How to create parallax effect using accelerometer

This is short guide how to create parallax effect using accelerometer on mobile platforms. Some code is related to Android, but all concept is applicable to iOS, etc.

What is parallax effect? There are some more complex definitions but i would define as simple as the following – you move your phone/device in space and some objects inside your application are shifting accordingly to compensate this movement. This allows to create some strong feeling of 3d interface as well as nice interaction effect.

As good example you can check out my live wallpaper (link on market), which is using this effect while rendering particle system of moving objects. More information about this application can be found here.

To create parallax effect we need to grab data from accelerometer sensor (as i found out gyroscope is not present at majority of phones while accelerometer gives enough of data to be happy with it), convert sensor data to relative rotation angles and shift some parts of application interface accordingly. 3 steps:

1. Get data from accelerometer

You can read here about usage of motion sensor inside android sdk. (I provide some code here for Android just as sample – approach should be same for iOS)

sensorManager = (SensorManager)context.getSystemService(Context.SENSOR_SERVICE);

gravitySensor = sensorManager.getDefaultSensor(Sensor.TYPE_GRAVITY);

sensorManager.registerListener(this, gravitySensor, SensorManager.SENSOR_DELAY_FASTEST);


As any measurement system sensor has noise and you can filter input data using one of signal filters such as low-pass filter – but the most simple way to do it is the following:

static double gravityFilterK = 0.8;

gravityVector[0] = gravityVector[0] * gravityFilterK + (1 – gravityFilterK) * x;

gravityVector[1] = gravityVector[1] * gravityFilterK + (1 – gravityFilterK) * y;

gravityVector[2] = gravityVector[2] * gravityFilterK + (1 – gravityFilterK) * z;


Filtering constant can depend on sensor frequency, but the tricky part is that you cant get frequency as some property and have to measure it directly. Speed can vary from device to device considerably from 7 Hz to 100Hz (source). I found that under 25Hz effect becomes less entertaining and should be disabled, unless you make prediction approximation and perform heavy smooth on input data.

2. Convert accelerometer data to rotation angles

Second task is to get device orientation angles from gravity vector. I use the following formula to get roll and pitch values (desired angles):

roll = atan2(gX, gZ) * 180/M_PI;

pitch = atan2(gY, sqrt(gX*gX + gZ*gZ)) * 180/M_PI;



Note that if device orientation was changed to landscape mode you need to swap roll and pitch values. Also atan2 function can produce 2pi jumps and we can just ignore such events. We dont need absolute angle values – only difference with previous device state (dgX, dgY):

// normalize gravity vector at first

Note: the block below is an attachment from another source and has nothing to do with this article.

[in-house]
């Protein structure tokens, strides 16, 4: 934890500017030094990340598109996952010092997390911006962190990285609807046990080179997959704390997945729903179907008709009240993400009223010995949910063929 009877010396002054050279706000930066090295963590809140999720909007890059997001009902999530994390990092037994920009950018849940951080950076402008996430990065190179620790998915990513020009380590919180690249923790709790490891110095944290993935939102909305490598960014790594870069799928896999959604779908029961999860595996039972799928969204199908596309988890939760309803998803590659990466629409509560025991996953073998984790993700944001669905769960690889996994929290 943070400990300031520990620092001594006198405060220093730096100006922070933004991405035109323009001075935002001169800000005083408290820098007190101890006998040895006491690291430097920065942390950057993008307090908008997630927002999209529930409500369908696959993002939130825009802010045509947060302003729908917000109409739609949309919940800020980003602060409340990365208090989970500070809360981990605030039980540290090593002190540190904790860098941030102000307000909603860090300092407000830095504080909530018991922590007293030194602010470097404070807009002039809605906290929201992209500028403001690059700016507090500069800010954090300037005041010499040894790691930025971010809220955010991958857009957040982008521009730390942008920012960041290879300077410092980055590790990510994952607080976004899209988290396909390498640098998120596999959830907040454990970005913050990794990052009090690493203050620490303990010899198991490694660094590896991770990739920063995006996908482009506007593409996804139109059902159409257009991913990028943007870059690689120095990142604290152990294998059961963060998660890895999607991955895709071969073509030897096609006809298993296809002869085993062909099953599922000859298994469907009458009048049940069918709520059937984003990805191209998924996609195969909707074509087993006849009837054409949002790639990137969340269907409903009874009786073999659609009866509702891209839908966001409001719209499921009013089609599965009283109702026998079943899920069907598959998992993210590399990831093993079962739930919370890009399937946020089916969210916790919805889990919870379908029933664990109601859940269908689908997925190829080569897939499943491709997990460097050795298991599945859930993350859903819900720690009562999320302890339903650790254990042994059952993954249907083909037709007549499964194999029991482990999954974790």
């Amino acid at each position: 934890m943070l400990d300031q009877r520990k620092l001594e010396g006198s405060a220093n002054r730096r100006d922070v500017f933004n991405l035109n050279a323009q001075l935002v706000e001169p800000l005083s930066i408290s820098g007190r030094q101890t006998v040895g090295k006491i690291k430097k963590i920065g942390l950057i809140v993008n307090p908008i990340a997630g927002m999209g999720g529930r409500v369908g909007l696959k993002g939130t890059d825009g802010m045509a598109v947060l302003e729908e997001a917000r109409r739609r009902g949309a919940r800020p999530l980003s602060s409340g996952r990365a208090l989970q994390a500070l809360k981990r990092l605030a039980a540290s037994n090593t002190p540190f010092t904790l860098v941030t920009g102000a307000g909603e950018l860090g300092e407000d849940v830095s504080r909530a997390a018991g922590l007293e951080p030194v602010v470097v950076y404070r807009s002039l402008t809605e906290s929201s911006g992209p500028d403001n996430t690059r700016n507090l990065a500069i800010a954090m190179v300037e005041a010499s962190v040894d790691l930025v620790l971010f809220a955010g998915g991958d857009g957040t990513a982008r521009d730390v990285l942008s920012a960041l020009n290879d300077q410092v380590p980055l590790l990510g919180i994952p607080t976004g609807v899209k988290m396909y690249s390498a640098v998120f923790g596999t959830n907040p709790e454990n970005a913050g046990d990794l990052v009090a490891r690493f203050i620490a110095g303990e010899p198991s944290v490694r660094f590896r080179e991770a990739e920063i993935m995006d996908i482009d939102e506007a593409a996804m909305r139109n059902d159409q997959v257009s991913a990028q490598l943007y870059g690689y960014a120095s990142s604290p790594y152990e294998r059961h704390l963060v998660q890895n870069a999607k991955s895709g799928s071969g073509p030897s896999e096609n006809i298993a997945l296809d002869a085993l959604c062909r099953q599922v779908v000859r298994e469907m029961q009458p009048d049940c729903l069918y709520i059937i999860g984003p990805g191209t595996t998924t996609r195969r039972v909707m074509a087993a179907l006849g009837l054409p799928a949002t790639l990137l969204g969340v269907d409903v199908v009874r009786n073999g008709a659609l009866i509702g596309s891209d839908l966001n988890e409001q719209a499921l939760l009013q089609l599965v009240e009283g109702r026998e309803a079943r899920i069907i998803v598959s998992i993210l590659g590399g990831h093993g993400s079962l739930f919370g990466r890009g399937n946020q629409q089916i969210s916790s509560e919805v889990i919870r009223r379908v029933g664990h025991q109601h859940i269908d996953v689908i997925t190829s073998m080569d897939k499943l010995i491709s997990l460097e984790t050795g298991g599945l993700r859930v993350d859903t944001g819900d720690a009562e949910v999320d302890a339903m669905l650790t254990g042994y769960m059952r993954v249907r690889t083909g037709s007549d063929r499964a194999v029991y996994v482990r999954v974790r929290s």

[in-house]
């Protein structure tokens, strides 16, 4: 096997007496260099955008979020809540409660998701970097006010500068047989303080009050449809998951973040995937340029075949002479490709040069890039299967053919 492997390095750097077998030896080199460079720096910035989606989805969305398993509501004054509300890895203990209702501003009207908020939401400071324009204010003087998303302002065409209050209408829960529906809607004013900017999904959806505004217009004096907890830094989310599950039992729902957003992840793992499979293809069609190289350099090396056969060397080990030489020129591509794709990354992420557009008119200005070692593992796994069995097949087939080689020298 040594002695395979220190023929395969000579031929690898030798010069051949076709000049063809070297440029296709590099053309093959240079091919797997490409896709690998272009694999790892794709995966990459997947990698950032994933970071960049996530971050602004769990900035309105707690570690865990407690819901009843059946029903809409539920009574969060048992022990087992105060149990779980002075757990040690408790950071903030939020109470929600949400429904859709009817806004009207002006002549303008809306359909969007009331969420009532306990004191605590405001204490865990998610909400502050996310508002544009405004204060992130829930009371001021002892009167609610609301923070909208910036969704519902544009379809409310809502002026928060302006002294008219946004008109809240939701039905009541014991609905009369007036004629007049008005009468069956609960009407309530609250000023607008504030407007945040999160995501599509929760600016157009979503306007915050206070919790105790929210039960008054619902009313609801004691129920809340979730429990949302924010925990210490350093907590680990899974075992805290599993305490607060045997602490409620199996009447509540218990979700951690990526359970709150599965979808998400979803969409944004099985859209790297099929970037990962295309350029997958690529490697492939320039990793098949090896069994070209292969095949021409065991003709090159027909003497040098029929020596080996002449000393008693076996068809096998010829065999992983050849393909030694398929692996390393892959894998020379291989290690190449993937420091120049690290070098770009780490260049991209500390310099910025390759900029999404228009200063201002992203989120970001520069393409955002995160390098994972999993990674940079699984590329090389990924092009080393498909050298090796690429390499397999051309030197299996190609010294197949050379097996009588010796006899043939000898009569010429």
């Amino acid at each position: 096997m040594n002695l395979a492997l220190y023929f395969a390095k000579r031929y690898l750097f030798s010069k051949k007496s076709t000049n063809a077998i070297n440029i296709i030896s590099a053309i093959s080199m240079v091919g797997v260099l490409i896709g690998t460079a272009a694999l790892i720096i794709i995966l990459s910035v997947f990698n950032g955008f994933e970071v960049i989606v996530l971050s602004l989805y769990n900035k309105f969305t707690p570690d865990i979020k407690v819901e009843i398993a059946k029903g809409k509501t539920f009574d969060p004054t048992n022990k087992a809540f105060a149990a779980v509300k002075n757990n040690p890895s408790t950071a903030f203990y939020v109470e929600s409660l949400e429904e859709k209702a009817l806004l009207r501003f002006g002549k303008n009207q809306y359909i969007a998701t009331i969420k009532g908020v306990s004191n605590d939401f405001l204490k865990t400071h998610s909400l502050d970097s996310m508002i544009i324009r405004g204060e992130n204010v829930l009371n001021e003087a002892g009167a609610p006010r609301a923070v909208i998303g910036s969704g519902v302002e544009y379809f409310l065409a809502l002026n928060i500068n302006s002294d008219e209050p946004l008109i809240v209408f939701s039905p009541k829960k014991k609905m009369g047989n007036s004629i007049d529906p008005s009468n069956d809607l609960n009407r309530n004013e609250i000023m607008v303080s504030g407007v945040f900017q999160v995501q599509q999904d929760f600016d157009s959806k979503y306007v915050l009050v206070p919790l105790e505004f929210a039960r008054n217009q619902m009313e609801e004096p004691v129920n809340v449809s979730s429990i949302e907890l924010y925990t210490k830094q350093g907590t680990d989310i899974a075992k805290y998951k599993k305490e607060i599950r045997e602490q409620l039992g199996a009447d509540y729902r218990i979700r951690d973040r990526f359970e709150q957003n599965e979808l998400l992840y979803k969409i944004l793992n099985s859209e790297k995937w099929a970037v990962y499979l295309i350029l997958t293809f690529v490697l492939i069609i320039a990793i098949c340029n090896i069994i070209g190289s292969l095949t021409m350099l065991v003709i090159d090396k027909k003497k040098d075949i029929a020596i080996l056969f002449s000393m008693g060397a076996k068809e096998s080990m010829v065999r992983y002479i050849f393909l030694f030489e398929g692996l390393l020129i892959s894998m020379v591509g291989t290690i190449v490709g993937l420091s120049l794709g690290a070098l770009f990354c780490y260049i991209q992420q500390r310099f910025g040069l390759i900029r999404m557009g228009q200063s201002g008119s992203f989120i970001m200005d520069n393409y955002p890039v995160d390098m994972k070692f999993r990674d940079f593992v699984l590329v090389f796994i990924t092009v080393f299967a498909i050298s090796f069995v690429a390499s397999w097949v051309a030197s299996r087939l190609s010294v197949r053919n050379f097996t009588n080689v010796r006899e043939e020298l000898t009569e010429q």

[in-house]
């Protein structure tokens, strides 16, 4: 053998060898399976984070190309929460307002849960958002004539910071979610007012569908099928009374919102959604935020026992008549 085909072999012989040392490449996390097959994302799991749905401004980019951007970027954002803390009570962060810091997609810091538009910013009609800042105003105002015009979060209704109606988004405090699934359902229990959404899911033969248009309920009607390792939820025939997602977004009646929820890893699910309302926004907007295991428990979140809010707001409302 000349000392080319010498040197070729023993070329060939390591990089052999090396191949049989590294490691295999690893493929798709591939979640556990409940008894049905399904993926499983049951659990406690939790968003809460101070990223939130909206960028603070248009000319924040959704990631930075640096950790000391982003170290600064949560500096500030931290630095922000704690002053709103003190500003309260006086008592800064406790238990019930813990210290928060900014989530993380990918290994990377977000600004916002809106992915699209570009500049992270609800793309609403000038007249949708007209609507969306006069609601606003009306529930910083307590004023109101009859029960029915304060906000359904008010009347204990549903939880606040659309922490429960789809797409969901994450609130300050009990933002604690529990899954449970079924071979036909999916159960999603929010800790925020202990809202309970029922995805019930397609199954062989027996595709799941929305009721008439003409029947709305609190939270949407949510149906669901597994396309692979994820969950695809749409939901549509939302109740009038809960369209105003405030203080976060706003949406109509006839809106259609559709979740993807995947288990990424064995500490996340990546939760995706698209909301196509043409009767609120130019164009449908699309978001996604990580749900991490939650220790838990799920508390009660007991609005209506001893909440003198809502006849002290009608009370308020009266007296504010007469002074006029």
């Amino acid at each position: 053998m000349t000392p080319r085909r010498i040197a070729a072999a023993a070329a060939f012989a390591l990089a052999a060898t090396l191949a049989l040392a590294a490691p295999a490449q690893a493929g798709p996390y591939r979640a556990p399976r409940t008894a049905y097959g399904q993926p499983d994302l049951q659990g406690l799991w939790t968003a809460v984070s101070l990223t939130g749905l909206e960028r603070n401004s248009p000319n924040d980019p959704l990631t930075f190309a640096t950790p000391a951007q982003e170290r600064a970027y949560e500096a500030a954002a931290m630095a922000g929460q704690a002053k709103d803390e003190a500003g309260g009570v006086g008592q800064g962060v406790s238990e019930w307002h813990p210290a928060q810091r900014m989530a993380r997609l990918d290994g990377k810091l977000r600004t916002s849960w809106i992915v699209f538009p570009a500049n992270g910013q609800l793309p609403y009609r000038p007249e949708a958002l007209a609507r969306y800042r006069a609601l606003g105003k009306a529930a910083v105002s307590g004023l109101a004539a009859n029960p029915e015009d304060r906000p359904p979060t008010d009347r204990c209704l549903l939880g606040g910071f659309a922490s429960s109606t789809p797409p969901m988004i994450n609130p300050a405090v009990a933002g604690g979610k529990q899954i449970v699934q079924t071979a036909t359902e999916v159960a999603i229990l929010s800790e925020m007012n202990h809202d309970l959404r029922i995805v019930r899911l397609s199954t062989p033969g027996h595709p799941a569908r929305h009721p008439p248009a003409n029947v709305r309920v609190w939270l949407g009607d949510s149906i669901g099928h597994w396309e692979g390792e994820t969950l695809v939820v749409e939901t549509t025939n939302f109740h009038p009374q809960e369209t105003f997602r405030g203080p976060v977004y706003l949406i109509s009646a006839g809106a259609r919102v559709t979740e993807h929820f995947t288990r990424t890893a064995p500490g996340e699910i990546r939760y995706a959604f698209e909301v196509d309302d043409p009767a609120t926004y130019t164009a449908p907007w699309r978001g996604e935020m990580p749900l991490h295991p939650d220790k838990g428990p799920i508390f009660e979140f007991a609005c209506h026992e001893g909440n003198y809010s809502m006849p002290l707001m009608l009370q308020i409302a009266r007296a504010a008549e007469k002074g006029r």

double gSum = sqrt(gX*gX + gY*gY + gZ*gZ);

if (gSum != 0)


    gX /= gSum;

    gY /= gSum;

    gZ /= gSum;


if (gZ != 0)

    roll = atan2(gX, gZ) * 180/M_PI;

pitch = sqrt(gX*gX + gZ*gZ);

if (pitch != 0)

    pitch = atan2(gY, pitch) * 180/M_PI;

dgX = (rolllastGravity[0]);

dgY = (pitchlastGravity[1]);

// if device orientation is close to vertical – rotation around x is almost undefined – skip!

if (gY > 0.99) dgX = 0;

// if rotation was too intensive – more than 180 degrees – skip it

if (dgX > 180) dgX = 0;

if (dgX < -180) dgX = 0;

if (dgY > 180) dgY = 0;

if (dgY < -180) dgY = 0;

if (!screen->isPortrait())


    // Its landscape mode – swap dgX and dgY

    double temp = dgY;

    dgY = dgX;    

    dgX = temp;


lastGravity[0] = roll;

lastGravity[1] = pitch;


So we have angle shifts inside dgX, dgY variables and can proceed to final step.

3. Perform interface shift 

And as final step we need to shift some elements inside application to compensate device rotation. In my case that was particle system – for each particle we perform x/y shift proportionally current particle depth (if it’s 3d environment you can also perform some rotations to make ideal compensation) .

// Parallax effect – if gravity vector was changed we shift particles

if ((dgX != 0) || (dgY != 0))


    p->x += dgX * (1. + 10. * p->z);

    p->y -= dgY * (1. + 10. * p->z);



Only practice can help to find optimal coefficients for such shifts which are different for every application. You can shift background details or foreground decorations.

Couple of small details: sensor events and rendering should be done in separate threads. And when device goes to sleep you should unregister sensor listener (and so dont waste battery).

Any feedback is welcome in comments.

  • Jason

    Nice post, but I have a problem when the screen orientation is set to landscape (setRequestedOrientation(ActivityInfo.SCREEN_ORIENTATION_LANDSCAPE)). I assume pitch is roll and vice-versa but the roll doesn’t work when the device is held upright. I think the calculations need to change but not sure how.

    If you look at the absolute pitch/roll values (not deltas) when screen orientation is landscape you’ll see what I mean.

    • Very nice point. I think the best idea would be swap gX and gY before pitch calculation in case of landscape mode. I will try to check this thought and update the code in post. EDIT: I found that simple pitch = atan2(gY, gZ) * 180/M_PI; would be best solution (but i did not test all the cases though)